The good old days of diss tracks not being all that hurtful.
Back in the early-’80s, hip-hop wasn’t quite the juggernaut in the music industry that it’s become today. It was most definitely a boys club, in which concerts and battles were handled in back alleyways, or small bingo halls. Obviously, times have changed and well, so have the rappers. But leading the charge for all of the female MC’s in the game was a little lady from Queensbridge, going by the name of Roxanne Shanté (Chanté Adams). At only 14, she was well-known on the streets for her slick rhymes and ways of beating any foe in a rap-battle and automatically, she receives notice from some interested parties. She records a record and it becomes a huge underground success, leading her to concerts and fame, however, with very little money. Which is obviously a problem, considering that she’s got a husband (Mahershala Ali) and baby to support, while also still finding enough to give back to her sisters and mother (Nia Long).
While I’m glad a movie like Roxanne, Roxanne exists, I sort of wish it was better. It’s a movie about the golden age of hip-hop, before that was ever really a thing, that’s also about one of the very first female rappers to break ground. But at the same time, it’s not necessarily a musical biopic, as much as it’s a coming-of-ager, that just so happens to be about a female pioneer in the world of hip-hop. So yeah, it’s got a lot more to it than you would expect and that, above anything else, deserves to be noticed.
But once again, it’s just not all that good.
For some odd reason, writer/director Michael Larnell never really allows for the material to get off the ground. Having a coming-of-ager about a young, ambitious girl growing up in the broken projects of NYC during the 80’s, isn’t necessarily original, but the music-angle behind Roxanne, Roxanne is and it should have helped a movie like this branch out beyond the familiarity, but it doesn’t. Instead, Larnell hits on just about every cliche and convention you’d expect from a coming-of-ager and it almost feels like he may not be trying to do much with the music itself; the very few performances we get of music being performed live, or even the rap-battles themselves are, quite frankly, lame and amateurish.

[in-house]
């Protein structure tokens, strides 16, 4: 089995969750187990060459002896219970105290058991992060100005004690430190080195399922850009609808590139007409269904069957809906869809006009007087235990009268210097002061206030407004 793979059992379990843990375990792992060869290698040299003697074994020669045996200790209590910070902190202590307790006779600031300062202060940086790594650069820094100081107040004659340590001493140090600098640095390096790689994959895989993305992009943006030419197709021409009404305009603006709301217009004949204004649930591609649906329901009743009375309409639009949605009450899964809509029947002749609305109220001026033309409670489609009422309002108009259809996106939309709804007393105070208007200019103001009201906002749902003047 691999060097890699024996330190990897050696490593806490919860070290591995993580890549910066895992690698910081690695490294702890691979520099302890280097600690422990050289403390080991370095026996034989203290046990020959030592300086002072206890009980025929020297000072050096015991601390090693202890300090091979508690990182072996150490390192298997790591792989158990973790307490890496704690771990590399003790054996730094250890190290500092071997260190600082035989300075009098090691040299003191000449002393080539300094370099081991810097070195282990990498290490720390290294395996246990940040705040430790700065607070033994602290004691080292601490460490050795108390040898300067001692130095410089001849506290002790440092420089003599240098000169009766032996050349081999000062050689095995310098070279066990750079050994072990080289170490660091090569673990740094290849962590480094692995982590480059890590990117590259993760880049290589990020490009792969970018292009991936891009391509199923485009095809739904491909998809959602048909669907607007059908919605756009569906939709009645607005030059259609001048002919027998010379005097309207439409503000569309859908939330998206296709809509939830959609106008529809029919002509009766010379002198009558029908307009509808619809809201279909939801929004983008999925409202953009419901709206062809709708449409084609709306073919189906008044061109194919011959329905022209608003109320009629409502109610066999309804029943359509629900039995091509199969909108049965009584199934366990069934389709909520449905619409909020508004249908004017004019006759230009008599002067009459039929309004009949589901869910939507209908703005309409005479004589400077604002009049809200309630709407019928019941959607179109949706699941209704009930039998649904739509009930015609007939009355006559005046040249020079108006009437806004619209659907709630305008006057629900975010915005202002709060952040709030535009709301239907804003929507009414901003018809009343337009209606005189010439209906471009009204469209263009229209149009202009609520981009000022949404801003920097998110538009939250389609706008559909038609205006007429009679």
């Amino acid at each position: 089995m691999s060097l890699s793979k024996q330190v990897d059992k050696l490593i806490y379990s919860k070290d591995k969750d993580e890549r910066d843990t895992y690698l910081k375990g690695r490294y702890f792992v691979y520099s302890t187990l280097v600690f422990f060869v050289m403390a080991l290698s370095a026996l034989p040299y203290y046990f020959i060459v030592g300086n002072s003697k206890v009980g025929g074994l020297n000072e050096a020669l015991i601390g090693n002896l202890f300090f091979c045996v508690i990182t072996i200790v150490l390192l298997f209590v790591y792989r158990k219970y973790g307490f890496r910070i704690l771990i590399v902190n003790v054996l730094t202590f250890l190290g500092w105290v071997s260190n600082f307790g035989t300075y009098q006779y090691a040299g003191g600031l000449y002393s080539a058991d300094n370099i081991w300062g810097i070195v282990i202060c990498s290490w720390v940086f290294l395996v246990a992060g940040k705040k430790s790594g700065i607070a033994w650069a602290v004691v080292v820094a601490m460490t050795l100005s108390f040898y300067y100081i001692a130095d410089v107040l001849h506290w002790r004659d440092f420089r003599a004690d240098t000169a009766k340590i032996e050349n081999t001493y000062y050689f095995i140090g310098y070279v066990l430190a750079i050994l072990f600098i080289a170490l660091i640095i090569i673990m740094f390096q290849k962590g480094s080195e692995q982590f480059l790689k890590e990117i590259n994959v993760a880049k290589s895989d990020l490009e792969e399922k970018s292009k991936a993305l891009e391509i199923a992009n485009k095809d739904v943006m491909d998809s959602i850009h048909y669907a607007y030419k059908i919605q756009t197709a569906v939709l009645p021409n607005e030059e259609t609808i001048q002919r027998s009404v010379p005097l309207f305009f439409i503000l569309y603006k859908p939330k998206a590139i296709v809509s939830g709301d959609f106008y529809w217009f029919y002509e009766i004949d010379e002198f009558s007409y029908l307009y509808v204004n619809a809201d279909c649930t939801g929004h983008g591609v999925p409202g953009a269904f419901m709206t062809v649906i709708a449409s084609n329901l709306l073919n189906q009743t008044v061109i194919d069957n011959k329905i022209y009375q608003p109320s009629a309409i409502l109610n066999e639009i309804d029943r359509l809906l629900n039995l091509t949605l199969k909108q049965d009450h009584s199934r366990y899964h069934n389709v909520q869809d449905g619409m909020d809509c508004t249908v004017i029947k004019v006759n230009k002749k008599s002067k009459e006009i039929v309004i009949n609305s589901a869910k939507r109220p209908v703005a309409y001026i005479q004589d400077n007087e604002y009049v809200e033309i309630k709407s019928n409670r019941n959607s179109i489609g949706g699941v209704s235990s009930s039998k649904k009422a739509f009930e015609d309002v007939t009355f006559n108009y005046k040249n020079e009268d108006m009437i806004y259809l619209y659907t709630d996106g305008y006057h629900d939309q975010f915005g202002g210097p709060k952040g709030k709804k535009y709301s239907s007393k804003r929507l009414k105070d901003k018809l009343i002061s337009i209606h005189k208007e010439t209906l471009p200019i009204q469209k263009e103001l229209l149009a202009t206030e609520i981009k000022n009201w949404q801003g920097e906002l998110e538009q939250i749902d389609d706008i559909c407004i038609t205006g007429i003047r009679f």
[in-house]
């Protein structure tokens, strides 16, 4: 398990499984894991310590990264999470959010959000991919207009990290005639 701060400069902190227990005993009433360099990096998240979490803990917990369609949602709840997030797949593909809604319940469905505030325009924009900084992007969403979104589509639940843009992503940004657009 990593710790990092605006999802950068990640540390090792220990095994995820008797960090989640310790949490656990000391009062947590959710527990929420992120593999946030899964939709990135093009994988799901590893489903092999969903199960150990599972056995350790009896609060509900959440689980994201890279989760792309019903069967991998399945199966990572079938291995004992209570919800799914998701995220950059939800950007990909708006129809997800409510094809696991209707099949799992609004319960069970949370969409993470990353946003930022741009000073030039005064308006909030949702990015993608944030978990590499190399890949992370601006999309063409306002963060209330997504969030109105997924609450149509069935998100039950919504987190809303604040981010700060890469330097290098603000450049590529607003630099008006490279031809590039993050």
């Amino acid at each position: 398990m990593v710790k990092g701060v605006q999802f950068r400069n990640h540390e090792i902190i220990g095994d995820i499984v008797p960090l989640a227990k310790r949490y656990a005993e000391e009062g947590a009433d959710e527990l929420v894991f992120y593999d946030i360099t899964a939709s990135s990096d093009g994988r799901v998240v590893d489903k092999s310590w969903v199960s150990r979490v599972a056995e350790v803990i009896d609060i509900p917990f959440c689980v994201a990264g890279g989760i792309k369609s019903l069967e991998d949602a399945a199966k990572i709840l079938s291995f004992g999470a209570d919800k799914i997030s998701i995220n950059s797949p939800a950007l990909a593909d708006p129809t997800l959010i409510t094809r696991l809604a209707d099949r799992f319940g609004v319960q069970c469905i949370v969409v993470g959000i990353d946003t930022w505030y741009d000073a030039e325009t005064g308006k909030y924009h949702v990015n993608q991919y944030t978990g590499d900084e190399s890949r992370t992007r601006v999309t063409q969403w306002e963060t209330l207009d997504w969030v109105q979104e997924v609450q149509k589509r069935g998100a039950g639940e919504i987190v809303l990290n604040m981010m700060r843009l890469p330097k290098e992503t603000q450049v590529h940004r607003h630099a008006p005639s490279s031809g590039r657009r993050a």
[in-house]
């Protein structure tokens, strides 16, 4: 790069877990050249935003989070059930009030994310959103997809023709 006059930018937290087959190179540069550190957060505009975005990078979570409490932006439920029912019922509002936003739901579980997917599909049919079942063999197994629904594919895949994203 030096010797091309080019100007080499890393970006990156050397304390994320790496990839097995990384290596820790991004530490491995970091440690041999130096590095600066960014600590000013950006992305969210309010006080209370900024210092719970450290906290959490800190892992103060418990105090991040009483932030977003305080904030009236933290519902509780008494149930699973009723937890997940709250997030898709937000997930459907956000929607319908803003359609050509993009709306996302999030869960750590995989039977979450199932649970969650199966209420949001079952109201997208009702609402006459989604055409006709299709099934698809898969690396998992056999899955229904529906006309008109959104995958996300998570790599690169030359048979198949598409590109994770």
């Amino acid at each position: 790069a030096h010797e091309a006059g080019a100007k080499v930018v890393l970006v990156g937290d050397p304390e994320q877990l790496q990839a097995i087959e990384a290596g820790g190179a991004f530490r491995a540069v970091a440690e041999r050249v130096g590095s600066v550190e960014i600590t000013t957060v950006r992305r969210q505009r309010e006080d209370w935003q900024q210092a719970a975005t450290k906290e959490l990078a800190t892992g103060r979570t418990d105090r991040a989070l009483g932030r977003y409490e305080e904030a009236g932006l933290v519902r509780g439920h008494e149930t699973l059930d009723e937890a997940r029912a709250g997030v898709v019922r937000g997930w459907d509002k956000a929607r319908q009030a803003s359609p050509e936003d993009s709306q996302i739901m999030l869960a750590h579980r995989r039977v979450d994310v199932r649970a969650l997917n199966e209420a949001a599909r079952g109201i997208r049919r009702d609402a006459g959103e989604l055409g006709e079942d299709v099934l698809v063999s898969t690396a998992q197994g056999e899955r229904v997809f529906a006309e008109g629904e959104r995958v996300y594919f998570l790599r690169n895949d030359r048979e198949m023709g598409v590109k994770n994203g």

A movie like 8 Mile is obviously a comparison, because it not only utilized its musical-moments to heighten the drama, but everything else between it worked because it felt raw, gritty, fresh, and above all else, original, even if it wasn’t. Roxanne, Roxanne is the kind of movie that starts to repeat itself, time and time again, to where it feels like it would have worked better as a short, or better yet, even as a documentary from the subject herself. Having a full-length, feature-flick about this subject’s life is, honestly, a little too much and you can tell.
Not that Roxanne herself doesn’t deserve a movie to be made about her, but perhaps it’s just not this one. That said, as Roxanne Shanté, relative newcomer Chanté Adams isn’t just a dead ringer for the real person herself, but also taps into the kind of raw energy that this movie so desperately needed. Her Roxanne is a young and immature girl, but she’s also smart and sassy enough to where you can see her taking care of herself, but also never really knowing what’s going to come next, just as you would expect from a kid her age. She feels like a real kid, stuck in a world that doesn’t know what to do with her except, well, exploit her for all that she’s worth, take her money, and leave her high and dry.
Thankfully, it didn’t quite happen, so at least this one has something of a happy story.
Consensus: Despite it being a different take on the musical biopic, Roxanne, Roxanne is also a rather slow, meandering affair that serves as a coming-of-ager, without any real insight to make it interesting and rise above similar movies.
5 / 10
Photos Courtesy of:Netflix